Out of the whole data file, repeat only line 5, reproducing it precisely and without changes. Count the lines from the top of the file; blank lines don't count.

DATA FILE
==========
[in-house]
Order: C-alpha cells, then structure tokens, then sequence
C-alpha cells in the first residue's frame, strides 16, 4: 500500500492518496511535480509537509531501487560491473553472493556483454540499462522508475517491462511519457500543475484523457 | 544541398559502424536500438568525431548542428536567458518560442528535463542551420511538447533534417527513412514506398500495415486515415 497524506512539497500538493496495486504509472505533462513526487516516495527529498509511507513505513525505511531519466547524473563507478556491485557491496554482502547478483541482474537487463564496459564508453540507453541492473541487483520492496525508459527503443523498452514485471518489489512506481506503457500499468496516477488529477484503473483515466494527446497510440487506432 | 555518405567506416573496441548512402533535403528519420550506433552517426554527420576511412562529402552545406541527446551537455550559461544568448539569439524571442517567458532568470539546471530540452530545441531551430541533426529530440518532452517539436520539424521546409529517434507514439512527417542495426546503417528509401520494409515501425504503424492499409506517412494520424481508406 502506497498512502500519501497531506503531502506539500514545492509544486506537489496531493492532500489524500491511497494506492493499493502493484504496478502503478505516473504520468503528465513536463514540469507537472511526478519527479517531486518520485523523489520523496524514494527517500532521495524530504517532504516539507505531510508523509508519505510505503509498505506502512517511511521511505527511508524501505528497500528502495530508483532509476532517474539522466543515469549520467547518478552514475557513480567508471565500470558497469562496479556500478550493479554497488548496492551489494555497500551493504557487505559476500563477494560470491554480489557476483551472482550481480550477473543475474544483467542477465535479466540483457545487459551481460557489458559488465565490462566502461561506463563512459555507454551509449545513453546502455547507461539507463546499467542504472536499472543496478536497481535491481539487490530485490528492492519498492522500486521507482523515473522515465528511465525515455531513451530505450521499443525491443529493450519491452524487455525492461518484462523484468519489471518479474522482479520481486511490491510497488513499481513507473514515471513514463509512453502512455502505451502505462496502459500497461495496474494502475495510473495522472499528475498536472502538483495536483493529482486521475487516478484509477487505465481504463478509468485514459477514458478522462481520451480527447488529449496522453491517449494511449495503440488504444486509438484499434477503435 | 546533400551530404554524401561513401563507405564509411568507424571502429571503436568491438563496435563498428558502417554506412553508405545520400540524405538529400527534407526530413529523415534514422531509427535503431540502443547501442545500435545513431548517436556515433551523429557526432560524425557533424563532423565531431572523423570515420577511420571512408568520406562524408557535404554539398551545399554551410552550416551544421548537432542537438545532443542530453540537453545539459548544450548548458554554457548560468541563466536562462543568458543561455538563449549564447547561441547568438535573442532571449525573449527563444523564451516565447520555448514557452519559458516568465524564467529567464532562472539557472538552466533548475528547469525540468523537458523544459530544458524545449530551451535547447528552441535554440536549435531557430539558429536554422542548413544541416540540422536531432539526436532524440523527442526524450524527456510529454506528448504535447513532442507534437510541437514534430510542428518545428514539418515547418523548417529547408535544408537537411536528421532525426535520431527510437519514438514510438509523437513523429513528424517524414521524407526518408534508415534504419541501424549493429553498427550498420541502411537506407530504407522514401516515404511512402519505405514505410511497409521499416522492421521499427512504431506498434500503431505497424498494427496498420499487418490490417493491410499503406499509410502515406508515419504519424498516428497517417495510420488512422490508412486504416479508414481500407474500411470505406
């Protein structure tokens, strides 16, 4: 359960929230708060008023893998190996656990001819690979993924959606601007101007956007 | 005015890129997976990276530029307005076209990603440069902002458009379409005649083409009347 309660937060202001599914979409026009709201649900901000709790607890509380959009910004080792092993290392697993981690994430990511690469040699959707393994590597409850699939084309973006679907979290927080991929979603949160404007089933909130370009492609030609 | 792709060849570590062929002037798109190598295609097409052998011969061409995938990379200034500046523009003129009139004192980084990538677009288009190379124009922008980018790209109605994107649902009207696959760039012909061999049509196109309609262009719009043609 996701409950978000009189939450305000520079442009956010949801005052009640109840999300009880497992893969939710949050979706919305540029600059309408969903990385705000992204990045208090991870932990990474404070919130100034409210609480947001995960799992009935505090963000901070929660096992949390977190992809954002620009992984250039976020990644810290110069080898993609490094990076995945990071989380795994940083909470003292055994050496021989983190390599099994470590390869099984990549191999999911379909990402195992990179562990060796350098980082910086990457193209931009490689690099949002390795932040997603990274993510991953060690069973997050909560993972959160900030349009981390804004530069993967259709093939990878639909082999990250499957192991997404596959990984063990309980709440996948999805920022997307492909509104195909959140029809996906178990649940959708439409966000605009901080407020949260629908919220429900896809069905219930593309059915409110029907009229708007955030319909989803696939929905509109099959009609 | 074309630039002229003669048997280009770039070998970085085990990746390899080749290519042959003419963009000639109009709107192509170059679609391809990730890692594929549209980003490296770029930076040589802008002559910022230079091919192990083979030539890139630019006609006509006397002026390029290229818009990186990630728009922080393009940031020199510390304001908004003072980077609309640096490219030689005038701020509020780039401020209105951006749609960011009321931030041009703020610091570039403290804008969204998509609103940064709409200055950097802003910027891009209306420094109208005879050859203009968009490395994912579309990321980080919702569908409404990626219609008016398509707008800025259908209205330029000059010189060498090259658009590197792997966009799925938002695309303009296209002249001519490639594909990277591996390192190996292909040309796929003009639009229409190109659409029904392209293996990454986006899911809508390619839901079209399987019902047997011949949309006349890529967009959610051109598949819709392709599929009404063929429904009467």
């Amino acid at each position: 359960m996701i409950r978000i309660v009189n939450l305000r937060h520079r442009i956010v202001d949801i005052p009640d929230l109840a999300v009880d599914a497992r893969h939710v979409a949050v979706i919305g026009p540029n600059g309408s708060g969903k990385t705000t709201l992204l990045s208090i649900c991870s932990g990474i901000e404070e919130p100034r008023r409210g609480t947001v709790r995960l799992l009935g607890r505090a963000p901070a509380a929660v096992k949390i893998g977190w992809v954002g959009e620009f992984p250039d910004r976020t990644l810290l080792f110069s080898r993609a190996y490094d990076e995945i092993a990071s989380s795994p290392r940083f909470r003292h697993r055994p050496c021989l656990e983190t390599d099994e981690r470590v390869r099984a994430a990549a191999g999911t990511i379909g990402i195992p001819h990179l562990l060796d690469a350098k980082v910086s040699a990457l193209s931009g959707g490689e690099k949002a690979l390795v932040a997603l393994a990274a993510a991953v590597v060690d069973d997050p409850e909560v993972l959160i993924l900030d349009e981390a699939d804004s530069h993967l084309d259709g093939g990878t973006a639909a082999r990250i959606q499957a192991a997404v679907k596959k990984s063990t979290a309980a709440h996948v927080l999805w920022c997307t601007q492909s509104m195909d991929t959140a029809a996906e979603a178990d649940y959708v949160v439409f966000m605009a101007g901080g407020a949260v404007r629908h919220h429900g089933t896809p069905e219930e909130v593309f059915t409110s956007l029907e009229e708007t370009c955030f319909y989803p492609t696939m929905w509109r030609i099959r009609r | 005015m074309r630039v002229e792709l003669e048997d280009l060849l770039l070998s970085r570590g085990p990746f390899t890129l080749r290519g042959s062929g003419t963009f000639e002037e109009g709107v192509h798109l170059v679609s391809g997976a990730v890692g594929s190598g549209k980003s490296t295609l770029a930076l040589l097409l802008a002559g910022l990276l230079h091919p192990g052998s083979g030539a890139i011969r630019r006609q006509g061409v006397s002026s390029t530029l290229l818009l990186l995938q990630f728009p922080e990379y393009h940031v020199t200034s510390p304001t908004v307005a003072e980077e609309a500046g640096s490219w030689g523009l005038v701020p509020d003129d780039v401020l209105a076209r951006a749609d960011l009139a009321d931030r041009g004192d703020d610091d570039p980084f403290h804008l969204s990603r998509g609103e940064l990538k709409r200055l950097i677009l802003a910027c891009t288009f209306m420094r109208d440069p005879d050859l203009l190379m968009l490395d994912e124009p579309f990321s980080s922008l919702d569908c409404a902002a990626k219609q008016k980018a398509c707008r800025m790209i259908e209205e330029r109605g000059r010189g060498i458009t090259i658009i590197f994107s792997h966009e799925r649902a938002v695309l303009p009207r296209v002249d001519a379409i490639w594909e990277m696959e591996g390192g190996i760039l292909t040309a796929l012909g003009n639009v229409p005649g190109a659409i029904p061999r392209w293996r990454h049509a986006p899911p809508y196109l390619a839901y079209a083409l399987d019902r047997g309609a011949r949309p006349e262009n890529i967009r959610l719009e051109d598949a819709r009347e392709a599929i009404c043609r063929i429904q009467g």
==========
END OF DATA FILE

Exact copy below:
């Amino acid at each position: 359960m996701i409950r978000i309660v009189n939450l305000r937060h520079r442009i956010v202001d949801i005052p009640d929230l109840a999300v009880d599914a497992r893969h939710v979409a949050v979706i919305g026009p540029n600059g309408s708060g969903k990385t705000t709201l992204l990045s208090i649900c991870s932990g990474i901000e404070e919130p100034r008023r409210g609480t947001v709790r995960l799992l009935g607890r505090a963000p901070a509380a929660v096992k949390i893998g977190w992809v954002g959009e620009f992984p250039d910004r976020t990644l810290l080792f110069s080898r993609a190996y490094d990076e995945i092993a990071s989380s795994p290392r940083f909470r003292h697993r055994p050496c021989l656990e983190t390599d099994e981690r470590v390869r099984a994430a990549a191999g999911t990511i379909g990402i195992p001819h990179l562990l060796d690469a350098k980082v910086s040699a990457l193209s931009g959707g490689e690099k949002a690979l390795v932040a997603l393994a990274a993510a991953v590597v060690d069973d997050p409850e909560v993972l959160i993924l900030d349009e981390a699939d804004s530069h993967l084309d259709g093939g990878t973006a639909a082999r990250i959606q499957a192991a997404v679907k596959k990984s063990t979290a309980a709440h996948v927080l999805w920022c997307t601007q492909s509104m195909d991929t959140a029809a996906e979603a178990d649940y959708v949160v439409f966000m605009a101007g901080g407020a949260v404007r629908h919220h429900g089933t896809p069905e219930e909130v593309f059915t409110s956007l029907e009229e708007t370009c955030f319909y989803p492609t696939m929905w509109r030609i099959r009609r | 005015m074309r630039v002229e792709l003669e048997d280009l060849l770039l070998s970085r570590g085990p990746f390899t890129l080749r290519g042959s062929g003419t963009f000639e002037e109009g709107v192509h798109l170059v679609s391809g997976a990730v890692g594929s190598g549209k980003s490296t295609l770029a930076l040589l097409l802008a002559g910022l990276l230079h091919p192990g052998s083979g030539a890139i011969r630019r006609q006509g061409v006397s002026s390029t530029l290229l818009l990186l995938q990630f728009p922080e990379y393009h940031v020199t200034s510390p304001t908004v307005a003072e980077e609309a500046g640096s490219w030689g523009l005038v701020p509020d003129d780039v401020l209105a076209r951006a749609d960011l009139a009321d931030r041009g004192d703020d610091d570039p980084f403290h804008l969204s990603r998509g609103e940064l990538k709409r200055l950097i677009l802003a910027c891009t288009f209306m420094r109208d440069p005879d050859l203009l190379m968009l490395d994912e124009p579309f990321s980080s922008l919702d569908c409404a902002a990626k219609q008016k980018a398509c707008r800025m790209i259908e209205e330029r109605g000059r010189g060498i458009t090259i658009i590197f994107s792997h966009e799925r649902a938002v695309l303009p009207r296209v002249d001519a379409i490639w594909e990277m696959e591996g390192g190996i760039l292909t040309a796929l012909g003009n639009v229409p005649g190109a659409i029904p061999r392209w293996r990454h049509a986006p899911p809508y196109l390619a839901y079209a083409l399987d019902r047997g309609a011949r949309p006349e262009n890529i967009r959610l719009e051109d598949a819709r009347e392709a599929i009404c043609r063929i429904q009467g």